By Alf Hermida
Technology editor, BBC News website in Las Vegas
A cornucopia of technology will be jostling for attention at the annual consumer electronics extravaganza being held in Las Vegas this week.
TV will vie with PC as vehicle for storing music, video and photos
Some 2,500 exhibitors and 130,000 people are expected to flock to the Consumer Electronics Show to catch up with the latest products and software.
The keynote speakers not only include the bosses of Microsoft and Sony, but also web titans Google and Yahoo.
The line-up reflects the shift towards digital media and an online lifestyle.
Much of the floor space at the expo will be taken up by electronic powerhouses such as Panasonic and Philips, showcasing the newest high-end television sets.
But alongside high-definition displays and plasma screens will be boxes designed to make it easy to watch programmes over the internet.
Many tech companies see the TV as becoming the vehicle by which people access their photos, video and music stored on a home computer network or on the web.
To this end, Microsoft will be pushing its Windows software as the means for delivering video and audio to devices in the living room, as well as to mobile phones and MP3 music players.
Rival DVD formats will be on display
Rival Sony is expected to focus its efforts on promoting its Blu-ray DVD technology, which promises far greater capacity on discs.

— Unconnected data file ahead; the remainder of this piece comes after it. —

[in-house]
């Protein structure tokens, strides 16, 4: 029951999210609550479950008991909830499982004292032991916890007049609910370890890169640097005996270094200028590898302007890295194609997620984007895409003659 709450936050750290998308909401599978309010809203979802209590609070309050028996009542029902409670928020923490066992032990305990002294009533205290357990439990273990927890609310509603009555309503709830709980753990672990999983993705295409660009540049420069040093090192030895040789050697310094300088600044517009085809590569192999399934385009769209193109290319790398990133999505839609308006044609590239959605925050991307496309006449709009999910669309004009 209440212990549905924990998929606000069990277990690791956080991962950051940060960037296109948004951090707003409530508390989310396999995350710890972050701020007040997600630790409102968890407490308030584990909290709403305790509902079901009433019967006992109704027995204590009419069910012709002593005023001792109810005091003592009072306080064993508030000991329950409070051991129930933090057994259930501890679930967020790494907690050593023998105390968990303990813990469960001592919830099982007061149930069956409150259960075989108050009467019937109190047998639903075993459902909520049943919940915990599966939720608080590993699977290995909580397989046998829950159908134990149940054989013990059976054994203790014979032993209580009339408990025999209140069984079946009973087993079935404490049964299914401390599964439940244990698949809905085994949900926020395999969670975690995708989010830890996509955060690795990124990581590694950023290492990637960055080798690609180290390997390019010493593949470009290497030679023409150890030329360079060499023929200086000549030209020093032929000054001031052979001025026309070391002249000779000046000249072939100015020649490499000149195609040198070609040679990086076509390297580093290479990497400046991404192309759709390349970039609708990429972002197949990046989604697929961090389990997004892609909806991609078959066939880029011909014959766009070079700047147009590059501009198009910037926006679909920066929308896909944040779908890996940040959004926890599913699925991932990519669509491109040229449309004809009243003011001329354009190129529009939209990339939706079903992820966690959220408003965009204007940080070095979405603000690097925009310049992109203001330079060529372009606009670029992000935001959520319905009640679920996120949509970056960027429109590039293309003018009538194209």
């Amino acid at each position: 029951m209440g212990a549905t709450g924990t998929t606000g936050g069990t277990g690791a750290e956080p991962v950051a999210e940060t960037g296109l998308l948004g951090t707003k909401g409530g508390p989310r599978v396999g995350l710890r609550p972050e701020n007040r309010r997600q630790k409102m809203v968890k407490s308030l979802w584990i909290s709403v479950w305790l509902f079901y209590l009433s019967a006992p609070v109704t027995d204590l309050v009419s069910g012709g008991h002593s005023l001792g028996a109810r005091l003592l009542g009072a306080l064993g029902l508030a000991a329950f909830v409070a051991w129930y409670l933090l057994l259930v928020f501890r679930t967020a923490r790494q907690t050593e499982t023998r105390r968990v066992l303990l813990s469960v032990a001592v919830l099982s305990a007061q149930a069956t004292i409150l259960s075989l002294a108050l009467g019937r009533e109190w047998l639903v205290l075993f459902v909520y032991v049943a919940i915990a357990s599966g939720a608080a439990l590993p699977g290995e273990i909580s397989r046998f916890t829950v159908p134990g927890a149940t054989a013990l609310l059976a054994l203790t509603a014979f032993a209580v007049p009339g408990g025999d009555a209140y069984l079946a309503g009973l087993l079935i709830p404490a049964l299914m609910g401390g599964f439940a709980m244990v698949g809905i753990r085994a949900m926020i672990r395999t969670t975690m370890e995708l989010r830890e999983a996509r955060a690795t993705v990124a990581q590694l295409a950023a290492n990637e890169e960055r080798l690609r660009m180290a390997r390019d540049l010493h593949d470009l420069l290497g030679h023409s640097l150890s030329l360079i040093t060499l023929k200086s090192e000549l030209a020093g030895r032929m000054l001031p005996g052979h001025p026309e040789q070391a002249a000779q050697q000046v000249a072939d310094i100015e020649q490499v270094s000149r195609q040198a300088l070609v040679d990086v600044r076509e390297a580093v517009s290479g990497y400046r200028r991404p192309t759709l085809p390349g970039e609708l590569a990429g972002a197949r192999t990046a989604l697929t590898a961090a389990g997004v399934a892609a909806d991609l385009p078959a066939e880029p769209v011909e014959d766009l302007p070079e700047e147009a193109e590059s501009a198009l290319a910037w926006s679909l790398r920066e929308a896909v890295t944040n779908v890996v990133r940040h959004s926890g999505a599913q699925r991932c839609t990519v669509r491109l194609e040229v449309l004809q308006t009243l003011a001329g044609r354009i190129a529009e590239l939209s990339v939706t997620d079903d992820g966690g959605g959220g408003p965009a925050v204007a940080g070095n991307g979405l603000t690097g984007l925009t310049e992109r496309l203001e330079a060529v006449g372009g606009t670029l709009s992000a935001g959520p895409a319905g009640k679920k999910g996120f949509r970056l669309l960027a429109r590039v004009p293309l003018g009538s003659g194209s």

It faces competition from Toshiba and its HD-DVD standard, in what many see as a replay of the Betamax versus VHS showdown of the 1970s
Both DVD formats offer much more storage but attempts to reach a compromise and avoid a formats war have fallen by the wayside.
Apple, the company that has ostensibly done the most to change the way people listen to music with its iPod, will be largely absent from the Vegas show. It is holding its own expo in San Francisco next week.
Instead the CES show floor will play host to digital music and video players seeking to seize Apple's crown.
It is part of the trend towards courting consumers who are becoming used to controlling their media, deciding how they listen to music, read the news or watch TV.
Just about every technology under the sun will be represented in Vegas this week, from satellite navigation to robot vacuum cleaners, from digital printers to biometric scanners.
Alongside the gadgets are dozens of conference sessions, where some of the leading names in in business and research will try to figure out where the digital world is heading.
Microsoft boss Bill Gates will kick off proceedings with a keynote speech on Wednesday evening.
Google's co-founder Larry Page is due to speak on Friday and the LA Times has reported that he may use the keynote to announce a low-cost PC based on a Google operating system to be sold at US store Wal-Mart.
CES, which is not open to the public, officially runs from Thursday until Sunday.